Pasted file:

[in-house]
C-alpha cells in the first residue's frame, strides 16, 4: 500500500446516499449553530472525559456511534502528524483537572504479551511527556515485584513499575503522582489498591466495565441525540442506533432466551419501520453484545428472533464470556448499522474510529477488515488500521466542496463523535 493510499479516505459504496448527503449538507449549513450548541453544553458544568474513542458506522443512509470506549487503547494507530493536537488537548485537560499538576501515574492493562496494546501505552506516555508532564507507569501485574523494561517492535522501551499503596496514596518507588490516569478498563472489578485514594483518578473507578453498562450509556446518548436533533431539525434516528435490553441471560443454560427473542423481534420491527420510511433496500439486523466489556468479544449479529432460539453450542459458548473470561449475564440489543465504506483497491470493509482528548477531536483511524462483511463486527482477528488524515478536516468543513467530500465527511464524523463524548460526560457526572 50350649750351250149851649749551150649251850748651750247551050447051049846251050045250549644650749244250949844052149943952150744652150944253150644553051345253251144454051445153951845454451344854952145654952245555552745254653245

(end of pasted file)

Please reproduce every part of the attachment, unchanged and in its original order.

[in-house]
C-alpha cells in the first residue's frame, strides 16, 4: 500500500446516499449553530472525559456511534502528524483537572504479551511527556515485584513499575503522582489498591466495565441525540442506533432466551419501520453484545428472533464470556448499522474510529477488515488500521466542496463523535 493510499479516505459504496448527503449538507449549513450548541453544553458544568474513542458506522443512509470506549487503547494507530493536537488537548485537560499538576501515574492493562496494546501505552506516555508532564507507569501485574523494561517492535522501551499503596496514596518507588490516569478498563472489578485514594483518578473507578453498562450509556446518548436533533431539525434516528435490553441471560443454560427473542423481534420491527420510511433496500439486523466489556468479544449479529432460539453450542459458548473470561449475564440489543465504506483497491470493509482528548477531536483511524462483511463486527482477528488524515478536516468543513467530500465527511464524523463524548460526560457526572 50350649750351250149851649749551150649251850748651750247551050447051049846251050045250549644650749244250949844052149943952150744652150944253150644553051345253251144454051445153951845454451344854952145654952245555552745254653245